In fact, the newspaper accounts concern the lawsuit my father did file, on October 13, 1936, against Rodgers and Hart; Metro-Goldwyn-Mayer Corp.; MGM’s publisher, Robbins Music Corp., headed by Jack Robbins; and another “Jack,” the New York song broker, Jack Mahoney, doing business as Mahoney and Associates.

In The Knickerbocker Press article, there is a picture of my father, young and slim and serious and handsome, in his signature wireless glasses, and wearing a jacket and tie. He’s seated and holding a document with his attorney, the locally prominent E. Stewart Jones, which also takes me by surprise because the Jones firm is one of Troy’s most distinguished. Jones at the time was a young man, as was my father. But unlike my father, he had graduated from a private high school for boys and the exclusive Williams College. He was a few years into a practice founded in 1898 by his grandfather.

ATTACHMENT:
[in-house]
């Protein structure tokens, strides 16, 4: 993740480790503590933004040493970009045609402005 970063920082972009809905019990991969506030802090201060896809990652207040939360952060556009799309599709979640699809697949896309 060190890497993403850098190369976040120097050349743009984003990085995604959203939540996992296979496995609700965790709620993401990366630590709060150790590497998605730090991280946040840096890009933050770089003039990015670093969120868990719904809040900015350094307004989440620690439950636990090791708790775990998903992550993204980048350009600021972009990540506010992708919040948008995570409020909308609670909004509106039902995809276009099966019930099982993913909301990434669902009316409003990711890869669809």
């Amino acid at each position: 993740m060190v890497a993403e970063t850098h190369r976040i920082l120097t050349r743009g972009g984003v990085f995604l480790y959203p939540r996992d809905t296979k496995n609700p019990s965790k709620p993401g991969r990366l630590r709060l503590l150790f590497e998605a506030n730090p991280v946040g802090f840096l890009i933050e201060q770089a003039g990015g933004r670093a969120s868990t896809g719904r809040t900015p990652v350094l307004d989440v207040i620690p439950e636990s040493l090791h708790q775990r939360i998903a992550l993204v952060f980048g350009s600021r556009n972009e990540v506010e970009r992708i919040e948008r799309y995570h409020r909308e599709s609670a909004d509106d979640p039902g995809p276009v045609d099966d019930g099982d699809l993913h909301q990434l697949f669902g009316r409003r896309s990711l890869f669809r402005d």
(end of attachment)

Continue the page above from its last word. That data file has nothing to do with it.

It strikes me that my father's case, brought as it was by an immigrant's kid, must have had considerable merit for Jones to have taken it.

The Knickerbocker Press describes my father as “a 24-year-old Troy musician”—he was actually 22 in 1936—who had written "Blue Moon" five years earlier after “an evening of skating on a moonlit pond in the southern section of the city.” It says he sent the song “at the suggestion of friends” to a broker, heard back within days with an offer and contract, but didn’t sign. It quotes my father saying that the broker “continued to write to me at intervals, sending me contracts to fill out and make them my agents. . .”